Our findings indicated that the internal consistency of the Persian version of the CES and its subscales is acceptable to excellent, which is in line with the internal consistency of the English version of the scale in school age children, with Cronbach’s alpha of 0.75 (7, 8). Similarly, in the Malaysian version of CES, Ganasegeran and colleagues have reported the Cronbach’s alpha coefficient of 0.80 among university students (9). Kusum Lata Mishra, and colleagues in a study on college students in Oman reported an excellent internal consistency of the CES with Cronbach’s alpha of 0.81(17). Consequently, these findings are all in line with our results and prove the suitable internal consistency of the different versions of the CES.
Brittany Gower and colleagues (18) measured the relationship between CES and the stressful situations on 82 male and female traditional full-time college students aged 18 to 23. They found a significant positive correlation between CES and stressful situations, indicating that as stress increased for the male and female students, compulsive eating also increased. Azza M. and colleagues assessed the correlation between stress and CES among nursing students in Egypt. They found a highly significant positive correlation between CES and stress (10). Kusum Lata Mishra and colleagues in a study on college students in Oman also reported a significant positive correlation between CES and stress. The present data are consistent with earlier studies, which suggest that as stress or anxiety increases, food consumption also increases. The only difference was that we performed our study just on overweight or obese women, but obtained the same results. Because of the mutual effects of nutritional factors and depression (19,20) we hypothesized , in the beginning of the study, that anxiety, depression and appetite may influence uncontrolled eating, and these may be positively correlated. Ghiz l. and colleagues (3) reported that CES has a significant positive correlation with BDI, and Three Factor Eating Questionnaire (TFEQ) in women. Furthermore, Ondercin and colleagues reported that women with higher score of the CES ate more often in response to emotional states such as anxiety, boredom, loneliness, and depression (21). In our study, positive significant correlations among CES scores, BDI, Appetite Visual Analogue Scale, Spielberger Anxiety Scale, Food Craving questionnaire, Three-Factor Eating Questionnaire-R18, as well as the negative correlation between CES and Restraint eating Visual Analogue Scale (TFEQ-R18 Subscale where we logically expected) demonstrate acceptable convergent and divergent validity. The results of our study imply that the more anxiety, apprehension, and depression an overweight or obese woman feels, the more likely she is to eat emotionally.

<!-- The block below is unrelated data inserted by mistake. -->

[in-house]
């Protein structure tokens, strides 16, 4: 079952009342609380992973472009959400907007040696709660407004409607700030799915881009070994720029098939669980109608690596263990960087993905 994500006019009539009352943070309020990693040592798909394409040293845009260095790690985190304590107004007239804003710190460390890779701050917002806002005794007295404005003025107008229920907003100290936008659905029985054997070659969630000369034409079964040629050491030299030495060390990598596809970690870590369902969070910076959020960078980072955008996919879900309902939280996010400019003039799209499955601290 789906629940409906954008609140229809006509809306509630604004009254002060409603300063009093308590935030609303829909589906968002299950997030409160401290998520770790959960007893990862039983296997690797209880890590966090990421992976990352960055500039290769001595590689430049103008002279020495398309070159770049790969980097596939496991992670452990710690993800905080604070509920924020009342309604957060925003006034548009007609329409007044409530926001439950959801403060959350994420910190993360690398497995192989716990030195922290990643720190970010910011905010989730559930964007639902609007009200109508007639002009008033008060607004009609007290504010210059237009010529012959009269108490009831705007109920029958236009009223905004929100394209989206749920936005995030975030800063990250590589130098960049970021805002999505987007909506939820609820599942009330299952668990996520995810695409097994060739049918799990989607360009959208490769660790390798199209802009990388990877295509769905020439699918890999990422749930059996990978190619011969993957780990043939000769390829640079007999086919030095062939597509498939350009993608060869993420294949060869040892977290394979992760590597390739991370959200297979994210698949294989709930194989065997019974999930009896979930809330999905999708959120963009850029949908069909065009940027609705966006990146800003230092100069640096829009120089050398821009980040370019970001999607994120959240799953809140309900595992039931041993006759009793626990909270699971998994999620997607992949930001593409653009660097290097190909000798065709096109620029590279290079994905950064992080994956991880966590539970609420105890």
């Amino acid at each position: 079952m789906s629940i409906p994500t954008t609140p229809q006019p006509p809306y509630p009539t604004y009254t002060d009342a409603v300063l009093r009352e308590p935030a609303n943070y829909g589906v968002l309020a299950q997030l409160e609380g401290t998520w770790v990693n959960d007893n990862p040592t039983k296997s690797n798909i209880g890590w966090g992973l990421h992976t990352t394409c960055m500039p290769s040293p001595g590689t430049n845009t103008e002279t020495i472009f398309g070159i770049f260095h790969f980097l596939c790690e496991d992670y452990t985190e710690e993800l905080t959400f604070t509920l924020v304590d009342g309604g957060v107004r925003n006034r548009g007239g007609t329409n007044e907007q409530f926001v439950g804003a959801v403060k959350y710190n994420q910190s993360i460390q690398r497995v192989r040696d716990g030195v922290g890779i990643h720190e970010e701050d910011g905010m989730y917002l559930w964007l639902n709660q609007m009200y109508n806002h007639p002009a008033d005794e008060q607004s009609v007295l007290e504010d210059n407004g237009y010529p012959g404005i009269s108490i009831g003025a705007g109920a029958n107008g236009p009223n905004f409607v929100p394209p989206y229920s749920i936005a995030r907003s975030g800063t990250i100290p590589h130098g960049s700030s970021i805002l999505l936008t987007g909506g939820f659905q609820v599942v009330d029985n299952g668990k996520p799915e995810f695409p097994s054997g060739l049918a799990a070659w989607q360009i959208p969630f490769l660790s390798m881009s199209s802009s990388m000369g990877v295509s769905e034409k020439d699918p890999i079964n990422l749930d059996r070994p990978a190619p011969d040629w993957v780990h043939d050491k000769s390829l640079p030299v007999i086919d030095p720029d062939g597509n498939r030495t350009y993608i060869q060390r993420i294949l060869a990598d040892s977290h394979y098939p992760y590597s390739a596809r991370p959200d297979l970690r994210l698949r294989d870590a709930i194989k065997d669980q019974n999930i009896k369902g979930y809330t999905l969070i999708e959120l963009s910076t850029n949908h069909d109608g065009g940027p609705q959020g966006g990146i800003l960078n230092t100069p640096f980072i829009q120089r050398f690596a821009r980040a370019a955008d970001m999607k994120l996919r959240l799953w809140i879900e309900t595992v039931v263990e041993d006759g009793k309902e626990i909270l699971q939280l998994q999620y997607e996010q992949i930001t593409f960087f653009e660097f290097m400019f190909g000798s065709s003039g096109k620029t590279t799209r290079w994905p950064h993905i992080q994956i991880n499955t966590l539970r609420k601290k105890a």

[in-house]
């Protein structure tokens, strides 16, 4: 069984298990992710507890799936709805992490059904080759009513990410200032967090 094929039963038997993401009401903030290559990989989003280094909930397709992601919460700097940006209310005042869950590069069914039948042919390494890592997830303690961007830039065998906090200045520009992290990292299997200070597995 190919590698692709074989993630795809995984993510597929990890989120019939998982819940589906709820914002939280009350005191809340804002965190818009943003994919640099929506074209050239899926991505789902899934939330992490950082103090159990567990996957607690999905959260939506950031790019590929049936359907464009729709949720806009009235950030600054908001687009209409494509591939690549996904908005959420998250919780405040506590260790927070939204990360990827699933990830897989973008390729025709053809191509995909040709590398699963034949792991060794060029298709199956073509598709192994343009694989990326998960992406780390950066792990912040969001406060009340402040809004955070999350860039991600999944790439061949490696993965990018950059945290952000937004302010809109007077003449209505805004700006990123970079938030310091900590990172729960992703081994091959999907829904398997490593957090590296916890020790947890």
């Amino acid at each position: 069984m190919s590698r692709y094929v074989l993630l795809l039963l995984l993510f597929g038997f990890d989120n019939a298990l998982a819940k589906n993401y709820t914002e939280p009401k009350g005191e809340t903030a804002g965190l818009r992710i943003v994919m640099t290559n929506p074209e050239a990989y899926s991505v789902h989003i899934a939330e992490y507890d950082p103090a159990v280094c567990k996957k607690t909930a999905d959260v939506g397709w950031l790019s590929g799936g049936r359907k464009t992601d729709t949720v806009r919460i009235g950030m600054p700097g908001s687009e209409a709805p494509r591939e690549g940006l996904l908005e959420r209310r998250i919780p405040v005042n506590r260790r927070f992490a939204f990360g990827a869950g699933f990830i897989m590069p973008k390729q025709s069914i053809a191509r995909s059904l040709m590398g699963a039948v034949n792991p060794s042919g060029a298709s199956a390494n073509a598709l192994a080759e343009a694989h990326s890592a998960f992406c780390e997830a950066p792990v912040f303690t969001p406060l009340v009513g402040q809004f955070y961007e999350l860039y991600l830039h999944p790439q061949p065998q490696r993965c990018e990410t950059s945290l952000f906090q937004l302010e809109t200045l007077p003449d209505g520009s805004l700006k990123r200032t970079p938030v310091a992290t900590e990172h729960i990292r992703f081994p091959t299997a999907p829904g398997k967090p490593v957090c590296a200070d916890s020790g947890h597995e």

In our study, CES was positively correlated with body weight, BMI, waist circumference, total body fat percentage and visceral fat (convergent validity), but negatively correlated with muscle percentage (divergent validity). Nevertheless, none of these correlations were significant. These weak correlations revealed some moderator variables between compulsive eating and body weight or total body fat percentages. Some direct variables such as dietary intake and appetite may mediate these correlations. However, here the direction of the correlation was more important. Similarly, Timmerman and colleagues (22) examined the correlation between binge eating, caloric intake, body fat percentage and BMI in non-purge binge eating (i.e., compulsive eating) women. They reported that there was a low, but significant relationship between binge (compulsive) eating severity and BMI. However, the relationship was not significant between binge eating severity and body fat percentage. In addition, other researchers revealed the relationship of anthropometric indices with mood and eating disorders (23–25). All these reports are in line with our results.
What is more, in our study, CES was positively correlated with dietary intake of calories, protein, carbohydrates, and simple sugar, but not fat (negative relationship). This finding is controversial since some sources have reported higher amount of sugary and high fat foods consumption in binge eaters (2). However, others have reported that sugar and fat act differently on the brain receptors, especially pleasure and reward regions, which are associated with compulsive eating behavior. Stice and colleagues (26) reported that sugar may more vigorously influence compulsive eating than fat. Furthermore, Yu, Z. and colleagues reported that in rat models of binge eating, ovarian hormones restrain the fat intake (27). Furthermore, since these obese women are selected beside a weight reduction diet they may have reduced their fat intake prior to the study. Also, Yanovski and colleagues (28) have reported more calorie intake in binge eaters, which is consistent with our results and altogether reveals good concurrent and convergent validity of CES.
Lack of a concurrent psychometric analysis and limited number of items in the instrument were among the limitations of the study.
In essence, this study showed that the Persian version of the CES is a psychometrically sound instrument to assess eating psychopathology in Iranian overweight and obese women. However, the results should be interpreted with caution. The nature of the sample (i.e., only clinical sample of overweight and obese women) limit the generalization of the findings into wide-ranging population, especially men.
This research has been supported by Tehran University of Medical Sciences and Health Services.
Conflict of Interest
Noting to Declare.